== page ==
How to Reduce the Costs of Your Child’s Extracurricular Activities

by Emily Guy Birken · 5 comments

Boys with soccer ball

Extracurricular activities used to be the domain of the child prodigies. Little ones who were training for the Olympics or the children’s orchestra were the only kids you saw going to gymnastics or violin lessons after school. For the rest of the kid population, doing homework and riding bikes was more than enough activity.

Times have certainly changed. Younger and younger children are going from school to music lessons to sports practice to scouts. Not only do all the extra activities take up a lot of time in the car, but they can also be difficult for parents to afford. In addition to the clear registration, activity, and equipment fees, there can also be unexpected fees for things like team photos or group snacks.

Here are four ways to reduce the costs of your children’s extracurricular activities without giving up the fun:

1. Know What You’re Getting Into
One of the reasons that parents find themselves surprised by the total cost of an activity is that the numbers are rarely broken down for them from the beginning. You’ll certainly be able to determine registration fees and such ahead of time, but the incidental fees have a way of creeping up on you.

To combat this problem, talk to the coach or other parents before signing Junior up. Even if no one has ever recorded every cost associated with the activity, you should be able to get a ballpark estimate of what the activity will cost over the course of the season or year. If you budget that amount plus 10% extra to cover potential surprises, you won’t be scrambling to find the money to pay for a team tee shirt you didn’t know you needed to buy.

2. Prioritize Activities
There are certainly children out there who thrive on having a jam-packed schedule, but most kids will be happiest when they’re only focusing on one or two activities outside of school. Let your child decide on what they’re interested in pursuing. By allowing them to follow their interests, you’re also less likely to have the “I don’t wanna go!” reaction – after you’ve already dropped a hefty amount on the activity.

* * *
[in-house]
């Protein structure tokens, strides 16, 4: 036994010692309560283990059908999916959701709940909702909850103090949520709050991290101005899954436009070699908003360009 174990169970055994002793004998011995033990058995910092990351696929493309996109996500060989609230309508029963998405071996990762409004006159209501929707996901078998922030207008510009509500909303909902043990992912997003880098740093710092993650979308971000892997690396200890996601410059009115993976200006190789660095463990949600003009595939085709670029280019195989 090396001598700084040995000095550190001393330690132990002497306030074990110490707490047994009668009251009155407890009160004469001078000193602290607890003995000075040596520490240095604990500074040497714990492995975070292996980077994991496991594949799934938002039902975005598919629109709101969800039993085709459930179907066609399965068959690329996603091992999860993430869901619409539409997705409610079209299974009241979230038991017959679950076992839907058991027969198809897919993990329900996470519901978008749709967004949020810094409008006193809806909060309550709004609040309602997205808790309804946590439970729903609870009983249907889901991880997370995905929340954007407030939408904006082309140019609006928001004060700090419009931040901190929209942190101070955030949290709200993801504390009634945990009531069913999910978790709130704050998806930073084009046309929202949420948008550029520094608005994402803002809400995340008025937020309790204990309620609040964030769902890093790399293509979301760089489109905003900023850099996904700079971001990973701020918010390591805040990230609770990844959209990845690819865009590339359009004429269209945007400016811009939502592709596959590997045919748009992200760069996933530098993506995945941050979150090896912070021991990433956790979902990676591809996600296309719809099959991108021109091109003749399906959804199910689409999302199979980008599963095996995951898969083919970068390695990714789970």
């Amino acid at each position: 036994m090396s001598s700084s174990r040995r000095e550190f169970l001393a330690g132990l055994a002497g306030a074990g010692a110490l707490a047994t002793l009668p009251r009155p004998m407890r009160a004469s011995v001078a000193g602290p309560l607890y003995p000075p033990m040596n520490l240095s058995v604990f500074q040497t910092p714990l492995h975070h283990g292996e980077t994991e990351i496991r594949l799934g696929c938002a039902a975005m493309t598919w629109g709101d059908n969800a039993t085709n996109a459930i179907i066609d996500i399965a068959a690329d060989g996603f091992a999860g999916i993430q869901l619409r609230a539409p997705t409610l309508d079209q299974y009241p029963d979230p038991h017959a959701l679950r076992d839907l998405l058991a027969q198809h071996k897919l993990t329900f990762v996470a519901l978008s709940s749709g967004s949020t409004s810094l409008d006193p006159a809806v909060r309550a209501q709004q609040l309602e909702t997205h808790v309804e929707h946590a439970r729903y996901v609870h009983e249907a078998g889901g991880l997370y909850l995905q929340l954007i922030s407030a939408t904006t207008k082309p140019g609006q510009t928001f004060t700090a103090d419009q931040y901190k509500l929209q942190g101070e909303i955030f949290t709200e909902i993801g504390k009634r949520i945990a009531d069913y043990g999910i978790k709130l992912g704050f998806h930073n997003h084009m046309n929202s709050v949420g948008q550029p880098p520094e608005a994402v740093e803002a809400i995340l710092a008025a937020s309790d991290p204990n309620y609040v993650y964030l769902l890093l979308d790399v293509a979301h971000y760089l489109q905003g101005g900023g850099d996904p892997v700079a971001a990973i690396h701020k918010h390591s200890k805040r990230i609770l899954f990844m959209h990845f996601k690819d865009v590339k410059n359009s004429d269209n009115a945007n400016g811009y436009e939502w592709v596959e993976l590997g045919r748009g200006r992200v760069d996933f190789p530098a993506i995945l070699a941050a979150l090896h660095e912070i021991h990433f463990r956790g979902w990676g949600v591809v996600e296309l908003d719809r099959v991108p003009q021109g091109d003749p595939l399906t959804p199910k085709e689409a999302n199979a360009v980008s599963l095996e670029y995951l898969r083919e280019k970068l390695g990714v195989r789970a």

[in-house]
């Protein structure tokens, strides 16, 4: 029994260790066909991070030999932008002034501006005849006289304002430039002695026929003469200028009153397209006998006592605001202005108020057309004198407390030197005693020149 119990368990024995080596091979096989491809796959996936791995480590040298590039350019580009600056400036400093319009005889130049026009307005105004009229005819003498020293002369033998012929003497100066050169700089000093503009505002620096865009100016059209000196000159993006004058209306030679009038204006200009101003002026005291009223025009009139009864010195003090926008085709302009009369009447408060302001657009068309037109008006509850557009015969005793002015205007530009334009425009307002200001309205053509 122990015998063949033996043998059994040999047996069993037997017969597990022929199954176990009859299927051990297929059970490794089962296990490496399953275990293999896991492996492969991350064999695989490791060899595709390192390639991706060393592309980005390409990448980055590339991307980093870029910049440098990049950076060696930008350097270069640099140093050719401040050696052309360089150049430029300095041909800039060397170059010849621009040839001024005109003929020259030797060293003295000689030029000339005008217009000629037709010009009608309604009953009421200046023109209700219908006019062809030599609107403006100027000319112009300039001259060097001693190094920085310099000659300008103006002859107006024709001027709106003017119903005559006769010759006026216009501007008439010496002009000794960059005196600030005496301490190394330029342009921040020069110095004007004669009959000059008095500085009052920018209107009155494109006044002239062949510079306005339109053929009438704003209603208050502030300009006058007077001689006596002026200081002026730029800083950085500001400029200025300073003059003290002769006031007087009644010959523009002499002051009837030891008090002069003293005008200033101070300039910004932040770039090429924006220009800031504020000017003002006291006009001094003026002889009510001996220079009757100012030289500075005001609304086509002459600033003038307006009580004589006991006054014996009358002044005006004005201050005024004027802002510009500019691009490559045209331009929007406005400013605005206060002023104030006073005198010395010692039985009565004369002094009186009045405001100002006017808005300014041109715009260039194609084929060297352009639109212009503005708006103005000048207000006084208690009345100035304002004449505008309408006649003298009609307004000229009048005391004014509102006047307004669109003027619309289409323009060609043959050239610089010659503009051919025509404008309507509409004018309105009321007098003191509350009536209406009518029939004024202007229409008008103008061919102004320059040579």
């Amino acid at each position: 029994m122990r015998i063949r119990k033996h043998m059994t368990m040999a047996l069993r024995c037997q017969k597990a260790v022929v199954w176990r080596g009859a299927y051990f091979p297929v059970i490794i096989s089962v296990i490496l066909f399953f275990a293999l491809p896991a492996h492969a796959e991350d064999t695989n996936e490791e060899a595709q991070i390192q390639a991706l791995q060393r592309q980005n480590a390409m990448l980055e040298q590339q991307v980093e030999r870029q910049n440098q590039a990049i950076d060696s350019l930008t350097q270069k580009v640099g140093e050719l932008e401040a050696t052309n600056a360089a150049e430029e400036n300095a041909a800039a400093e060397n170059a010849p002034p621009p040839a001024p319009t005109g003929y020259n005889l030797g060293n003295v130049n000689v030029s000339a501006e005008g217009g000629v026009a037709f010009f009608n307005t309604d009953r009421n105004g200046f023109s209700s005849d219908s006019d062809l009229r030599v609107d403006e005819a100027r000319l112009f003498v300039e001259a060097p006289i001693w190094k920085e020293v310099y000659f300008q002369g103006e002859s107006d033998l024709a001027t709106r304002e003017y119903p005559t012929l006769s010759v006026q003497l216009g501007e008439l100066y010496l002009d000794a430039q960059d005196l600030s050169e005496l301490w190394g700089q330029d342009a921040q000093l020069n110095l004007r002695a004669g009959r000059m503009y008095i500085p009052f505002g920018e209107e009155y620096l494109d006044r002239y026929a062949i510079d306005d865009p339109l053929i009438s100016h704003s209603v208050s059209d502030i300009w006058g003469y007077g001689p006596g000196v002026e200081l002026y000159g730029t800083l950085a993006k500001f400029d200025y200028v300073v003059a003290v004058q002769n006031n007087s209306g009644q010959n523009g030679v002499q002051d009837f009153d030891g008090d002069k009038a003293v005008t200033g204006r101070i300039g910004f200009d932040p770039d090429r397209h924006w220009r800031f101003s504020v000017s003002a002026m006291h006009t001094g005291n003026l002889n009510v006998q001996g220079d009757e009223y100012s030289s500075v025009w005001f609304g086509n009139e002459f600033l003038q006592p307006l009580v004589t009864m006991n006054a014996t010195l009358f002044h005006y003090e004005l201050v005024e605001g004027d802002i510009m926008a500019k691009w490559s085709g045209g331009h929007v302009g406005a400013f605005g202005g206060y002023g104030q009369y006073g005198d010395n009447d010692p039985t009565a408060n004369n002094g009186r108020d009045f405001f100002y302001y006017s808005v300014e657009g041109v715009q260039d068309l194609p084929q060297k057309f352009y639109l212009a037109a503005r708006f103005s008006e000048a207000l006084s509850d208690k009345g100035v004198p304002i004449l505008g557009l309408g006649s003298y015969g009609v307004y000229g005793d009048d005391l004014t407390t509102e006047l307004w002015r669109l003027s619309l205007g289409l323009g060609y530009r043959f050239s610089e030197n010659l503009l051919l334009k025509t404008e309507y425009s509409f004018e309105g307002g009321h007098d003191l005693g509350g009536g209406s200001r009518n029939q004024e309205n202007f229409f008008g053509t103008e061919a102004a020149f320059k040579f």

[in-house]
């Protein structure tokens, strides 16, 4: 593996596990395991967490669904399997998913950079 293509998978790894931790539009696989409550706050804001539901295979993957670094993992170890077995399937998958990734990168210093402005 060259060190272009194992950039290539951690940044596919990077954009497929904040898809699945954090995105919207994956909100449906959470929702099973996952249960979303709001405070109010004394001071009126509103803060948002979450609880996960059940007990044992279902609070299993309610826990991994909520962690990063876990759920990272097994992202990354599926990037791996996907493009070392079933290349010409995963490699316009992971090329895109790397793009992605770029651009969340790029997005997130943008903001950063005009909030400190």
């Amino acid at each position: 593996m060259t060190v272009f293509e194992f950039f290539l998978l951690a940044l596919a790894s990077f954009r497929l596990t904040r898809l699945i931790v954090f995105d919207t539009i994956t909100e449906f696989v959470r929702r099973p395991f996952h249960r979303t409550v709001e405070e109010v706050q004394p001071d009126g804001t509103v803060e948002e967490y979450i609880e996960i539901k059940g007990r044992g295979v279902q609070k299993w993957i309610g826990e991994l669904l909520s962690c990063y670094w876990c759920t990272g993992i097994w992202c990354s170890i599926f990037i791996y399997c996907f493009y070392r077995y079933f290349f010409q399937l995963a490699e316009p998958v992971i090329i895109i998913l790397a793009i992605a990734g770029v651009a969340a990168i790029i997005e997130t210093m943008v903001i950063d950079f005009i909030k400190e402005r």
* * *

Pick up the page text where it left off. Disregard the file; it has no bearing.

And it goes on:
3. Find Cheaper Options
One way to reduce the overall costs of extracurricular activities as well as mitigate the costs of your child “trying on” different activities before finding something they love is to find non-profit or school-based programs. While every sport and activity has coaches who offer private instruction or private sports clubs, those are going to be the most expensive method for getting your kids active.

Instead, sign your children up for intramural sports at your local Boys & Girls Club or YMCA. Find introductory classes for music, language, or individual sports like ice skating at local recreation centers. While none of these options will be free, they’ll be a great deal less expensive than the private options.

4. Have Your Children Help Pay
It’s a good life lesson for kids to understand how much their favorite activities cost. Even if you don’t have your children chip in some allowance money to purchase equipment, you can spend some time talking about what trade-offs you have to make in order to pay for their karate lessons.

The Bottom Line

Extracurricular activities can be expensive, but they don’t have to break the bank. The trick is to be proactive in your extracurricular budget and your choice of activities.

What extracurricular activities does your child participate in? How have you made it affordable?

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{ read the comments below or add one }

  • Jane Savers says:

    The money was always a challenge but the time involved used to wear me out.

    I know I am not the only parent who ever secretly hoped their child’s team would lose a game in a tournament so that we could go home early.

  • KM says:

    My son is not old enough for these things yet, but I have definitely thought about it for the future. My plan is to expose him to a lot difference activities and try out a bunch of new things (intro classes, for example), then just go to the activities he enjoys more often…in a gradual flow, not an intro extravaganza followed by judgement day to pick a favorite, of course. I think I missed out on many things because my parents never pushed me to do anything – I always had to initiate everything, and I didn’t always know what else was out there. So I would like to expose my son to what is available and maybe we will find something he can enjoy for a lifetime.

  • Emily says:

    I hear parents talk about the high-cost of their kids activities more than anything else. Thanks for the post!

  • Diane says:

    Sometimes the kids interest and talent will take you by surprise. We didn’t realize where our daughter’s talents were. I would recommend that once you get involved and realize that this is going to become your “after school family,” check out if they have a Booster Club. BC’s are great at fundraising and providing connections and opportunities to raise $$ for your individual accounts. Our “family vacations” are actually the national competitions. But honestly, I wouldn’t have it any other way 🙂
    Thanks for writing this great post! You just gave me inspiration for my own 🙂

  • Summer says:

    LOL, why do you recommend signing your kids up for an ice skating class? If that’s what your kid sets her heart on you had better gear yourself up for spending some serious money or breaking your kid’s heart.

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